I love it when the weather forecast shows this:
when I’m looking at this:
CTS ride #2 looped around Mercer Island from Magnuson Park — about 35 miles with 1,200 feet of climbing. I’d been fighting — and losing — a head cold all week and was not delighted with the prospect of biking in a thunderstorm with a stuffy nose and cough, still bleery from a dose of Nyquil. I spent the first hour of the ride bitching and moaning to myself until I got some calories at our first rest stop and realized it was a gorgeous day around me, regardless of what my weather app was saying.
Yellow 1 rolled out of Magnuson Park parking lot promptly at 9 a.m. (I’m loving that about CTS: none of the chronic tardi-creep that afflicts every organization I’ve ever worked or played in.) The morning was blustery and cold; I bet the guy parked next to me that it would rain. It sure felt like rain. But as we rode down the Burke Gilman trail, through the back of the UW, through Montlake and over the I-90 bridge, the sun began to break through the clouds. By the time we were on Mercer Island, it was sunny. Not a thunderstorm in sight.
View over Lake Washington and the I-90 bridge
I was curious about the route around Mercer Island. A couple of weeks earlier I rode it by myself and got lost making my way to the eastern side of the island. Flustered with riding my bike while looking at the directions, I unclipped to figure out where I was. Unfortunately, I unclipped a different foot than the one I tried to put down on the curb and keeled over in that ridiculous, slow motion, oh shit! biker’s fall. Banged myself up pretty good, which I was very brave about at the time.
I didn’t fall this time around the island, despite the best efforts of the treacherously slippery turtles marking the shoulder around the blind, hilly curves. I eventually found myself riding at the back of the group with the sweep — and discovered that it is a lot quieter back there. The middle of the group is busy yelling hazards, which is clearly the right thing to do and which I try to enthusiastically participate in, but I find it kind of stressful and shout-y. Much quieter tooling along in the back.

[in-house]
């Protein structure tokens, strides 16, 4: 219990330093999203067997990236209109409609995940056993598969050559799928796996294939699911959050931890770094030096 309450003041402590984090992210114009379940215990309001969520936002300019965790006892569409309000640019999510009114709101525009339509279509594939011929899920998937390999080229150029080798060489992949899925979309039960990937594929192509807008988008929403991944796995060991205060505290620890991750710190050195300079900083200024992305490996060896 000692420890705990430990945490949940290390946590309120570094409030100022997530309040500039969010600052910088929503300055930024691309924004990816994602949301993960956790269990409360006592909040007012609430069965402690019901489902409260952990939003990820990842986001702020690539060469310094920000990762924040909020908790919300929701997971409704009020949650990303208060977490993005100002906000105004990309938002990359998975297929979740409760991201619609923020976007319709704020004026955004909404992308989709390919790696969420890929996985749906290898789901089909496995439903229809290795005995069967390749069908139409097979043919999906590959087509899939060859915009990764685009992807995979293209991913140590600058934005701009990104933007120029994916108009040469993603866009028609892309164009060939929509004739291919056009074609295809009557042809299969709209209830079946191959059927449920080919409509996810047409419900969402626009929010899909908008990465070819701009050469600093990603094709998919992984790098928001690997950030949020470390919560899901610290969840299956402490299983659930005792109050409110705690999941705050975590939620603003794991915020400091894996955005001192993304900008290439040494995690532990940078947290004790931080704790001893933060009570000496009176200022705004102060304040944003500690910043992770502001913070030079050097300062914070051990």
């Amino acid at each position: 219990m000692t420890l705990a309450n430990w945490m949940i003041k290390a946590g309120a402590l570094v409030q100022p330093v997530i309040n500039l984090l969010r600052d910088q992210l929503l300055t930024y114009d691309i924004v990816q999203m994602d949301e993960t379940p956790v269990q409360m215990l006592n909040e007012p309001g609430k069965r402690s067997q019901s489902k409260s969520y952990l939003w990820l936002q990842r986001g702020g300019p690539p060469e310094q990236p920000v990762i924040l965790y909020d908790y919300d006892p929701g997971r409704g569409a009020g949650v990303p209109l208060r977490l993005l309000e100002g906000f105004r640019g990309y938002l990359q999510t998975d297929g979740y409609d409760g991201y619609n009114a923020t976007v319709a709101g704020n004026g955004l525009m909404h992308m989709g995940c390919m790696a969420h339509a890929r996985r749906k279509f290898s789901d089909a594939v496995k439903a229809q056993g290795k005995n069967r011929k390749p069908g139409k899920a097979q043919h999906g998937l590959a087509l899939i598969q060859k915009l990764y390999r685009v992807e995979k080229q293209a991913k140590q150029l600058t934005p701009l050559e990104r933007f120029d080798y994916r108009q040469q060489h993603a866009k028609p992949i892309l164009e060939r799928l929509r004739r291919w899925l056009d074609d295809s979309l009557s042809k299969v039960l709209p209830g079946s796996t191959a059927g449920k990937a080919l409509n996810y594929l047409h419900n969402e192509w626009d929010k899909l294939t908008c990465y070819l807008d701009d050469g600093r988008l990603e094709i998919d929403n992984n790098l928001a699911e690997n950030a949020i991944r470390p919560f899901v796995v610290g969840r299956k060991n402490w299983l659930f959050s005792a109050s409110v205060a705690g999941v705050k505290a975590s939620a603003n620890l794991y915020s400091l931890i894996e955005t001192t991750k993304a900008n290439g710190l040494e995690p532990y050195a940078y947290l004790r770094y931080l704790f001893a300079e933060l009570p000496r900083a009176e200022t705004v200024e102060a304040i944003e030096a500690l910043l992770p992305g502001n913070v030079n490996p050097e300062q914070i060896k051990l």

Our intrepid ride leader directs us on what to expect in the next stretch
This ride’s sweep asked me if I were Kathryn and said he’d read my blog post about last week’s ride. I asked him if he recognized the bike, since there are a lot of us and Blue is a lovely bike. He said he recognized my bicycle pump. Not sure what I think about my bike pump being more memorable than either myself or Beautiful Blue!
The last time I rode around Mercer Island, I had to drag myself up and over the last hilly stretch; this time I felt strong — if sniffly — all the way around. I’ve started gauging my biking fitness by what point I still think I’m going to run errands after I finish the ride. Mile 15 I’m still thinking I going to the grocery store; last week at mile 20 I was sure I was going to a fuchsia sale at the Center for Urban Horticulture — but couldn’t get out of the car. I was able to rally after this ride and go to the CUH’s plant sale and buy two hardy geraniums.
“Are you wiped?” my partner texted me after the ride. “Nope, just tired,” I replied, and then didn’t get up the rest of the day. The geraniums can plant themselves another time.
With a head cold, I can’t say l felt particularly grateful during the ride, other than to be glad not to be riding in a thunderstorm. It was only later, at home, looking at the photos I took of the ride, that I noticed to be grateful for this extraordinarily beautiful city that I often take for granted as I bike and run and live in it.
A beautiful day for a ride — even with a head cold!
Kathryn Saxer is currently enrolled in the Cascade Training Series, a 13-week training series designed to prepare Cascade members physically and mentally for the Group Health STP or RSVP. She’s a personal and professional coach in Seattle. When not learning how to bike long distances, she likes to run in the mountains, share adventures with her 7- and 9-year-old children, and cook terrible dinners for her beloved and long-suffering partner. She’ll be reporting on her CTS journey weekly.